Gilead’s HIV Integrase Inhibitor Elvitegravir Dosed Once Daily As Effective As Twice-Daily Raltegravir Over Two Years Of Therapy In Pivotal Phase 3 Study
Gilead Sciences, Inc. (Nasdaq: GILD) today announced two-year Phase 3
clinical trial results showing that the integrase inhibitor elvitegravir
dosed once daily is non-inferior to raltegravir dosed twice daily among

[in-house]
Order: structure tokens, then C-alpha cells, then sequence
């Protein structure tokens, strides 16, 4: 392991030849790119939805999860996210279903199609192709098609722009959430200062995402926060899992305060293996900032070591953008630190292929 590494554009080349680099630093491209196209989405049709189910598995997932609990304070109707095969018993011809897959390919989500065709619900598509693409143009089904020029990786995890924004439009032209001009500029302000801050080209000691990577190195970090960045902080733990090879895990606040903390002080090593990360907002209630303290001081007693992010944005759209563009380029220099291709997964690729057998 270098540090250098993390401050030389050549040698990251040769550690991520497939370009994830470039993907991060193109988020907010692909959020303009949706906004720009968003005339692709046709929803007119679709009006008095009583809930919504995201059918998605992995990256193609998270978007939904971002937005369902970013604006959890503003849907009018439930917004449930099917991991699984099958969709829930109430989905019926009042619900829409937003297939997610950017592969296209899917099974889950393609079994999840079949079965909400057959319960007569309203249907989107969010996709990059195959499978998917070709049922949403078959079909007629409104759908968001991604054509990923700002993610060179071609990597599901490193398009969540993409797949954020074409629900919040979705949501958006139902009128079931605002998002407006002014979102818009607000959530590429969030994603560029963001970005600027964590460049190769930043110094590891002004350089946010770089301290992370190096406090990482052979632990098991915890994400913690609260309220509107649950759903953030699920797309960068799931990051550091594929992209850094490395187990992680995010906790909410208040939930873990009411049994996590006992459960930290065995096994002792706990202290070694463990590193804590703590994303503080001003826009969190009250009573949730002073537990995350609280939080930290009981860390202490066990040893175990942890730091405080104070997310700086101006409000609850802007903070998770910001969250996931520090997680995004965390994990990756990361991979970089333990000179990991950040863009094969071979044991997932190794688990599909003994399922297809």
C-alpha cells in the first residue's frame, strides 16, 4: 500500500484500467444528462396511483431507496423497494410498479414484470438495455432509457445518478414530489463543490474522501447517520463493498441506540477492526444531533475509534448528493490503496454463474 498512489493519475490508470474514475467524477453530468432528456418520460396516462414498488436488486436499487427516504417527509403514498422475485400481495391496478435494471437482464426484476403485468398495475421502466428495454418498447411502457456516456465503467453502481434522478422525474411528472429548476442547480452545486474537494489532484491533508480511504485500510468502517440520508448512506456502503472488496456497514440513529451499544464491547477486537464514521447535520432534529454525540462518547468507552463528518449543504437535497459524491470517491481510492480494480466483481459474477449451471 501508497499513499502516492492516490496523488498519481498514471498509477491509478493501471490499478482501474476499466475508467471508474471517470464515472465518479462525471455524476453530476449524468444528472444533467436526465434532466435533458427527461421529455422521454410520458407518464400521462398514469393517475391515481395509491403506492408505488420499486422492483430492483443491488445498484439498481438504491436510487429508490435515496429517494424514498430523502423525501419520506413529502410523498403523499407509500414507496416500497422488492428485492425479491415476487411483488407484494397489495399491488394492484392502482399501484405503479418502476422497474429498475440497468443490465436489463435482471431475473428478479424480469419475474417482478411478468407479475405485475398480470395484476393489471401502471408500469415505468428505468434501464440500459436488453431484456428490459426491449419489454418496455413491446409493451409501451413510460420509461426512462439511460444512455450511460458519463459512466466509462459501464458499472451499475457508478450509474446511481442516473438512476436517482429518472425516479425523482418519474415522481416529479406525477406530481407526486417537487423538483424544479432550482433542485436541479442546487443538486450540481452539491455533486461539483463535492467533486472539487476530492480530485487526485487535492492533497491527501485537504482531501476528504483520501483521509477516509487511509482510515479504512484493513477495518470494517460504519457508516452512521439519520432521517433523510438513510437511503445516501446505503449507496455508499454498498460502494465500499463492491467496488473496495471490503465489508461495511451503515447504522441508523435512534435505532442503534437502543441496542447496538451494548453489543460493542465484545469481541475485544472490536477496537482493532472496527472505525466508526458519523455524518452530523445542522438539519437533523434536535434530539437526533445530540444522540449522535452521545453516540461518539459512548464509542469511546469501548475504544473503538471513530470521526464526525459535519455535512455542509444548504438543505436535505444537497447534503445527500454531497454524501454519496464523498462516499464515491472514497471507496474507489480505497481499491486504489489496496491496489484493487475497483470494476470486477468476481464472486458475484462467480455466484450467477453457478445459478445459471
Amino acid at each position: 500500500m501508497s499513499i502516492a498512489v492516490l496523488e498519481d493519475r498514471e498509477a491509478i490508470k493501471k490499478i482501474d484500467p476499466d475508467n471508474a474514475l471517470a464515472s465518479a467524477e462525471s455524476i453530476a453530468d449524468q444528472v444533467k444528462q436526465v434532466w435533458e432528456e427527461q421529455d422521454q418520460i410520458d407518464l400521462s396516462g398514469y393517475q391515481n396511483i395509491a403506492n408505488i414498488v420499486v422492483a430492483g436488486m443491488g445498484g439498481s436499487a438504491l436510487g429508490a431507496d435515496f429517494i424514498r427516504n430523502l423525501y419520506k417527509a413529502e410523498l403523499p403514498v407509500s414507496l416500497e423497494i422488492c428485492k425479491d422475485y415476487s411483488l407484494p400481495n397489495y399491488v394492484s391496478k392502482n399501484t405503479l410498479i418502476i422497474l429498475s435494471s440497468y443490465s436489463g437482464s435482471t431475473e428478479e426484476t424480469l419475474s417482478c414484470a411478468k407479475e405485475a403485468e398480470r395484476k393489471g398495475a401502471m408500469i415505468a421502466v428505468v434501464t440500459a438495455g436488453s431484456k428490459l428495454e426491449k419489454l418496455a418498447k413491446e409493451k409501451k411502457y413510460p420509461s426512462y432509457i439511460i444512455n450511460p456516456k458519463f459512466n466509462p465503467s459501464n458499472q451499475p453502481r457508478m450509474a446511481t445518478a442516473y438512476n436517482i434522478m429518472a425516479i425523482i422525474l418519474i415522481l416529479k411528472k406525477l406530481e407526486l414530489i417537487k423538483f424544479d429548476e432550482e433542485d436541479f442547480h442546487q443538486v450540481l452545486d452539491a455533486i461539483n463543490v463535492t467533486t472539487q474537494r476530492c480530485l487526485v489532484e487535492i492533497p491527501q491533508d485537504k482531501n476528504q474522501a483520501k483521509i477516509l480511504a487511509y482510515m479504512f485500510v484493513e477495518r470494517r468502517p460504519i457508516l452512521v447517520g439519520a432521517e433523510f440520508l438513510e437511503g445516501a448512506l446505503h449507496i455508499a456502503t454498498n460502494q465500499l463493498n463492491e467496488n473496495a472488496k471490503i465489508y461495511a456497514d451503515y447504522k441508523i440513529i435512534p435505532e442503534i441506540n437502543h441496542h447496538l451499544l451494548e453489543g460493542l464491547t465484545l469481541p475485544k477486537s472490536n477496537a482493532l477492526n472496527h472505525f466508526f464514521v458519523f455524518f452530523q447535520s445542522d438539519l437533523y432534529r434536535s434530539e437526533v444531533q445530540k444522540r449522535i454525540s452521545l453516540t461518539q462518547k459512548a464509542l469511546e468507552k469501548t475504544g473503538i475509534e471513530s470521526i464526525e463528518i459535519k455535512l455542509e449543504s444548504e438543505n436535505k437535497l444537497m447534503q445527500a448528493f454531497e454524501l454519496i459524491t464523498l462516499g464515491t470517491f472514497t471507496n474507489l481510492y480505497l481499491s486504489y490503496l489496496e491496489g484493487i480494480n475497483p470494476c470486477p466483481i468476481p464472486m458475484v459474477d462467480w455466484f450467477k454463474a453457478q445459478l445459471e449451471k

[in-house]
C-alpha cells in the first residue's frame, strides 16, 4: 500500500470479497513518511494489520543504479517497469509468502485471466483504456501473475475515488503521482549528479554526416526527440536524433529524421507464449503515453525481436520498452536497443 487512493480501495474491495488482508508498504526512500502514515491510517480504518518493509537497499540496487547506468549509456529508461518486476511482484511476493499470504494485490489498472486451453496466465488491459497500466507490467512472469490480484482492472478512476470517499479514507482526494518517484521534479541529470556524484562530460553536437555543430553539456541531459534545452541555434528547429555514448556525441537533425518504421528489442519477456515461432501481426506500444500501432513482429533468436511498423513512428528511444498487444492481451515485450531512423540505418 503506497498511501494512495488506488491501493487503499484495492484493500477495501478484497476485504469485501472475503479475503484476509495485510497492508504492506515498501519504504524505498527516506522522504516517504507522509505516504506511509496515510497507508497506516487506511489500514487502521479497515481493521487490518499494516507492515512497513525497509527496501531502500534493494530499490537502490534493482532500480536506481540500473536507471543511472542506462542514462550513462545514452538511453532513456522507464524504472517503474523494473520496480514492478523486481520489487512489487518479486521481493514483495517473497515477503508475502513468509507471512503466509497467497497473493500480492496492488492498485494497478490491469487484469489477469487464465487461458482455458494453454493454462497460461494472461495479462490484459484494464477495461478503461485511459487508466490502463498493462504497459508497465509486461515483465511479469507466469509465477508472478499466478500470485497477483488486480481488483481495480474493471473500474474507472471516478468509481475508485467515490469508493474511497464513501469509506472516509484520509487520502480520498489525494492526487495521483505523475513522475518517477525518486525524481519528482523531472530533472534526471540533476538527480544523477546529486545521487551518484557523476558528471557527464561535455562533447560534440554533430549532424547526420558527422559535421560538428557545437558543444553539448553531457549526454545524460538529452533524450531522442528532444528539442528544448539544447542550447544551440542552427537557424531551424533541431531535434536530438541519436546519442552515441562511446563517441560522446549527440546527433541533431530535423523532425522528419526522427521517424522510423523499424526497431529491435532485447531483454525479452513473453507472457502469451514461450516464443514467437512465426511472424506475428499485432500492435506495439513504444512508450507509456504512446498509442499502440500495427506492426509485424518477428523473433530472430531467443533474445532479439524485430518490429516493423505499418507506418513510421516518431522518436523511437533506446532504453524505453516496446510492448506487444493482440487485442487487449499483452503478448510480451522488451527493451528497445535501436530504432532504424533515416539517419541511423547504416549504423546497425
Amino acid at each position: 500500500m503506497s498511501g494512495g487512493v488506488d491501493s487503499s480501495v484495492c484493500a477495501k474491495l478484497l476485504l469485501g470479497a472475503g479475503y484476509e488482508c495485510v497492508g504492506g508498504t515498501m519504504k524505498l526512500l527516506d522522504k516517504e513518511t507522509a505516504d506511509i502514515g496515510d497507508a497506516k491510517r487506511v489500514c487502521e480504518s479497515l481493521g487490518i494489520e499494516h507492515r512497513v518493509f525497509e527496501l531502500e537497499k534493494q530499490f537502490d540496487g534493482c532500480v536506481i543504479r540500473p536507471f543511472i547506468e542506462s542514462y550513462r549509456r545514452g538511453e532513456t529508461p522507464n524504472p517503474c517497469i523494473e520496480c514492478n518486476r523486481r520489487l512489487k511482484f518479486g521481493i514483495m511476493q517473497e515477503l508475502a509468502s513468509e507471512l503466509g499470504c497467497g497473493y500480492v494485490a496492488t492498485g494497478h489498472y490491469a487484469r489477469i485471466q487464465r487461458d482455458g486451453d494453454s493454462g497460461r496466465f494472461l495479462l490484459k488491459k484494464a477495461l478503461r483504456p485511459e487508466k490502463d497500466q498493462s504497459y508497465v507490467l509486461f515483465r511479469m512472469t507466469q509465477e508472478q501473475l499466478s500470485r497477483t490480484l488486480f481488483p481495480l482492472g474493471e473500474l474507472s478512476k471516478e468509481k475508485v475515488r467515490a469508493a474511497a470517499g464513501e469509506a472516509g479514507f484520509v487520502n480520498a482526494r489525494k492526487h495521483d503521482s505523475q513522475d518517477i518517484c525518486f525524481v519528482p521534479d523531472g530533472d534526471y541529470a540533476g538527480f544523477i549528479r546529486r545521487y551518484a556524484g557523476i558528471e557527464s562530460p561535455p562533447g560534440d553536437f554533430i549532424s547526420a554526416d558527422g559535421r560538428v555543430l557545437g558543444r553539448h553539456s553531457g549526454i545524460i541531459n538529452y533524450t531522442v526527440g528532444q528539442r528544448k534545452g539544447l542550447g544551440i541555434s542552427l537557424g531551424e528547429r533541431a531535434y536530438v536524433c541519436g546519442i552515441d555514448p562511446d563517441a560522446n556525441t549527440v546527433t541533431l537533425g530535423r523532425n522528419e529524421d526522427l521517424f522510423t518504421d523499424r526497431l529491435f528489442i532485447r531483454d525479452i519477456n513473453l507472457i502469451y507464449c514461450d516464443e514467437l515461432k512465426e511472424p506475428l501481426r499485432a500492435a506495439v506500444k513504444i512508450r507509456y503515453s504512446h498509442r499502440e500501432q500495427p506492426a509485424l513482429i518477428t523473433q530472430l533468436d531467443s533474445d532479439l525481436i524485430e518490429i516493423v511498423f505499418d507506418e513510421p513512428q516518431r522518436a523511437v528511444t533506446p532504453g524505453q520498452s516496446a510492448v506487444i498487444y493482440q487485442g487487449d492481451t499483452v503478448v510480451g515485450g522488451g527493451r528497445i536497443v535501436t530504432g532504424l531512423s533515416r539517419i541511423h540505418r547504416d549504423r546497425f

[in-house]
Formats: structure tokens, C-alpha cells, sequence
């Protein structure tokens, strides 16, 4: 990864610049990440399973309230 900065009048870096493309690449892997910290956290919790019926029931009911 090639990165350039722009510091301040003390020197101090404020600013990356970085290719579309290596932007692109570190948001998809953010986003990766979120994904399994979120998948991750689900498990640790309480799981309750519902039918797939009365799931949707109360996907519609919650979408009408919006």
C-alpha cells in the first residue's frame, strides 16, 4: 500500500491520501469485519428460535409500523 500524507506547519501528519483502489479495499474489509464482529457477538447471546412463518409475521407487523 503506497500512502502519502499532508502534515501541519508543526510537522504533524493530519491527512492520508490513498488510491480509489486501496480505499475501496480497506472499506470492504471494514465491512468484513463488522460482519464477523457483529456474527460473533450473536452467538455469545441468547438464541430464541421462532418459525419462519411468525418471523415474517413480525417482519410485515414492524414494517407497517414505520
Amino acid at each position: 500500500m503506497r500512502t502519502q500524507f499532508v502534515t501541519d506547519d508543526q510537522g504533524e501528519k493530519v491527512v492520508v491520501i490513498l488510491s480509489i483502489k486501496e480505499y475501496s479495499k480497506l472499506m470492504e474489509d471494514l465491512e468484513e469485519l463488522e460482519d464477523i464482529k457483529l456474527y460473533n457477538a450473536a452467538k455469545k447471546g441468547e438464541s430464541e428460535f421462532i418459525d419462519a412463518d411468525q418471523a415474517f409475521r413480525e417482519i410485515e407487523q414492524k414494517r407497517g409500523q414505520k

Gilead Sciences, Inc. (Nasdaq: GILD) today announced two-year Phase 3 clinical trial results showing that the integrase inhibitor elvitegravir dosed once daily is non-inferior to raltegravir dosed twice daily among treatment-experienced HIV patients. These findings will be presented today in an oral session (abstract #TUAB0105) at the 19th International AIDS Conference (AIDS 2012) in Washington, D.C. “As patients are living with HIV longer, there is a continued need for new treatment options – particularly those that are effective against strains of the virus that have developed resistance to currently available therapies,” said Richard Elion, MD, Clinical Research Director, Whitman-Walker Health, and principal investigator of the study. “In this study, elvitegravir demonstrated similar efficacy and tolerability as raltegravir among a difficult-to-treat patient population.” In the trial (Study 145), patients received elvitegravir or raltegravir, each with a background regimen that included a ritonavir-boosted protease inhibitor and another antiretroviral. At 96 weeks of treatment, 48 percent of elvitegravir patients compared to 45 percent of raltegravir patients achieved and maintained HIV RNA (viral load) levels less than 50 copies/mL, based on the U.S. Food and Drug Administration (FDA) Time to Loss of Virologic Response (TLOVR) algorithm (Intent-to-Treat (ITT) population; 95 percent CI for the difference: -4.6 percent to +9.9 percent; predefined criterion for non-inferiority was the lower bound of a two -sided 95 percent CI of -10 percent). Rates of adverse events, discontinuations due to adverse events and development of resistance were similar for elvitegravir and raltegravir, though Grade 2-4 diarrhea was more frequent among elvitegravir patients (13 percent) than raltegravir patients (8 percent) (p=0.02). On June 27, 2012, Gilead submitted a marketing application to FDA for elvitegravir. Elvitegravir is also under regulatory review by the European Medicines Agency. Topline 96-week results from Study 145 were announced on December 9, 2011. About Study 145 Study 145 is a randomized (1:1), double-blind, double-dummy, active-controlled Phase 3 clinical trial comparing the efficacy and safety of elvitegravir (n=354) versus raltegravir (n=358), each administered with a ritonavir-boosted background regimen. Eligible participants were HIV-infected treatment-experienced patients with HIV RNA (viral load) of greater than or equal to 1,000 copies/mL and were required to have documented viral resistance and/or at least six months of treatment experience with two or more different classes of antiretrovirals prior to enrollment.